Meet the artists integrating themselves into their work at Pinault Collection
The front gallery at Venice’s Punta della Dogana used to house a double-sabre wielding warrior ferociously perched on the shoulders of a roaring bear. Cast in bronze and encrusted in coral, the sculpture – standing more than 7m high – was a raucous overture to Damien Hirst’s flamboyant solo exhibition, ‘Treasures from the Wreck of the Unbelievable’. Fast forward by one year, a gently shimmering curtain of blood red glass beads by Félix González-Torres stands in its place. On one side, Urs Fischer’s wax statue of a slightly hunchbacked man slowly melts as the candles on his head flicker away. This year’s show, ‘Dancing with Myself’, trades Hirst’s bombast for an altogether more introspective tone, but proves just as alluring as its predecessor.
Named after Billy Idol’s 1980 pop hit, the exhibition explores the ways in which artists have integrated their bodies, images and personas into photography, video and sculpture from the 1970s to the present day – ‘self-representation’, as curators Martin Bethenod (managing director of the Pinault Collection) and Florian Ebner (chief curator of photography at the Centre Pompidou) call it. Self-representation, as Bethenod is careful to point out, is distinct from self-portrait. ‘The artist’s body is not so much the subject of their work as the instrument with which they can approach a number of themes and stances, often political ones dealing with social or racial issues, and questions of identity, gender and sexuality’, he says.
A still from Lili Reynaud-Dewar’s I Am Intact and I Don’t Care (Pierre Huyghe, Centre Pompidou), 2013. Courtesy the artist and Kamel Mennour, Paris
Opening with Fischer and González-Torres (a smaller piece by the latter, tracing the decline of T-cells in the blood of an AIDS’ patient, appears near the curtain), ‘Dancing with Myself’ suggests a sense of intimacy that at a glance, seems at odds with the monumental Tadao Ando-designed venue. But it succeeds in prompting a pensive silence as viewers then ascend the stairs into rooms filled with an impressive roster of modern and contemporary works – the photography of Lee Friedlander, Cindy Sherman and Roni Horn; the videos of Adel Abdessemend and Lili Reynaud-Dewar; and sculptures by Robert Gober, Alina Szapocznikow and Maurizio Cattelan, to name a few.
Being a collaboration between the Pinault Collection and Essen’s Museum Folkwang (where Ebner was chief curator of photography until 2017), ‘Dancing with Myself’ deftly combines works from both institutions. This allows panoramic perspectives on some artist’s careers – Sherman, for example, is represented by film stills from the Folkwang alongside four decades’ worth of photos from the Pinault Collection. But it’s the new dialogues among artists of different generations that leave the strongest impression.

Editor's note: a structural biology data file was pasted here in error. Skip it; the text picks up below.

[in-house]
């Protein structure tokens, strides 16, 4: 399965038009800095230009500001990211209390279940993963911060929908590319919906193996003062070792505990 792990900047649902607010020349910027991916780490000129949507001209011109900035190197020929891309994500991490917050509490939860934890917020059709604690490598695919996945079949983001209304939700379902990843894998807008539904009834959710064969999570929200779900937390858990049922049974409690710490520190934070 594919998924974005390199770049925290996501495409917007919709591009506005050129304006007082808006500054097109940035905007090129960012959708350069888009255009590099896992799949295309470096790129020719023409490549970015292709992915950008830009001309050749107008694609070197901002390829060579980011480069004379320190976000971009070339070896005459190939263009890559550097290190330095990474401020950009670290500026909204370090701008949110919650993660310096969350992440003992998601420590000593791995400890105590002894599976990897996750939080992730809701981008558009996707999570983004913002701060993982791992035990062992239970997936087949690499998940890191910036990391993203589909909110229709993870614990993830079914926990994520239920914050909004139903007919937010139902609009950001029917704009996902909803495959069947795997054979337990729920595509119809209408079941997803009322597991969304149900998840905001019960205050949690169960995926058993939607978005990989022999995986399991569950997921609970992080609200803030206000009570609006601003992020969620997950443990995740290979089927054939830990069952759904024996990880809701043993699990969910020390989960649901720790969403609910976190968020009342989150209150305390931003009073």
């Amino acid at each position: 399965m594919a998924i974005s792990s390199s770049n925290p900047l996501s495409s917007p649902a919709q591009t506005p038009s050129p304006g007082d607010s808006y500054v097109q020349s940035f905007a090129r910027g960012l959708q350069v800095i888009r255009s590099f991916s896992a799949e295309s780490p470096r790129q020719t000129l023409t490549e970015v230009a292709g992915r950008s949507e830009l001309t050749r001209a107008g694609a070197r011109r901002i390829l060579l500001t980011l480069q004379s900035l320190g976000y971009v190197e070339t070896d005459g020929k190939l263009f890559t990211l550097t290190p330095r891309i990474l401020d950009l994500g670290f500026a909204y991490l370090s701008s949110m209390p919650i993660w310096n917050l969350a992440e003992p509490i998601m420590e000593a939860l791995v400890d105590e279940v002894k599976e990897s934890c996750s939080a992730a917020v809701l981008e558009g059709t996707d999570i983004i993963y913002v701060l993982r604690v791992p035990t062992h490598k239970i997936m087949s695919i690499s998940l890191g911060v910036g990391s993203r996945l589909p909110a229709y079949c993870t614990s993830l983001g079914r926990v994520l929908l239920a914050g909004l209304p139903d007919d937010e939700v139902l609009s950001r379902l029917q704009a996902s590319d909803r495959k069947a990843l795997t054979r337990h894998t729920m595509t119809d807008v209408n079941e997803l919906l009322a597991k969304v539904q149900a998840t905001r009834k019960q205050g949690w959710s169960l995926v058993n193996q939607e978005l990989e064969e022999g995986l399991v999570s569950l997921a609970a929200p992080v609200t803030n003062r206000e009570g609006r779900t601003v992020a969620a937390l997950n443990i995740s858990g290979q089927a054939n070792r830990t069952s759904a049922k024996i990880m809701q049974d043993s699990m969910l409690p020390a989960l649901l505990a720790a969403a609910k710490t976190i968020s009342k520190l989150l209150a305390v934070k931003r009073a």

The Folkwang lent a haunting Nan Goldin image, which shows the artist emerging from a toxic relationship with a bloodied eye and bruised face, yet a brave expression. Within the show, this shares a room with photographs from LaToya Ruby Frazier’s The Notion of Family series, from the Pinault Collection. Three decades younger than Goldin, Frazier approaches the camera with the same bracing honesty, but also brings together three generations of immediate and extended family in her hometown of Braddock, Pennsylvania, telling a story of defiance, grace and even optimism amid industrial decline and encroaching poverty.
Untitled #578, 2016, by Cindy Sherman. Courtesy of the artist and Metro Pictures, New York
Elsewhere, a trio of Lee Friedlander’s self portraits, documenting a journey through the East Coast in the 1960s joins contemporary photographs by the peripatetic Brazilian Paulo Nazareth. Titled Noticas de America, the series was shot as he made his way through South, and then North America on foot, visiting indigenous peoples and occasionally bearing handwritten signs that speak to their experiences of marginalisation and alienation. ‘Vendo mi imagen de hombre exótico’ (I sell the image of an exotic man), reads one. ‘I am an American also,’ says another, hoisted in front of a line of armoured police in what is ostensibly the United States.
Another room juxtaposes disembodied body parts from a range of authors. Among others, There’s a single leg by Robert Gober, jutting out of a wall with a square patch removed from its black trouser to accommodate an unlit candle; an upside-down video by Bruce Nauman, zoomed in to the artist’s lips as he repeats the title, Lip Sync; close-ups of John Coplans’ palm, buttocks and heel, taken as he approached his eighth decade to challenge the convention of hiding aging bodies; a lamp sculpture by Szapocznikow, with a curious resemblance to puckered lips and an outstretched tongue. Of the latter, Bethenod says, ‘it has a feminine presence that looks sweet and delicate and erotic. But in fact it might be the most violent work, because her body was suffering as she battled with cancer.’
The show is not without its confrontational moments – the works of Gilbert & George occupy a central hall, including a large-scale picture, Blood Tears Spunk Piss, which alternates between microscopic imagery of bodily fluids and the two artists in the nude. In the final gallery is Steve McQueen’s video work, Cold Breath, a cinematic projection of the artist fondling his own nipple for ten minutes straight; an expression of racial and political themes for sure, but fundamentally an erotic statement. And while the exhibition excels in its more cerebral aspects, its raw physicality is also not to be overlooked. §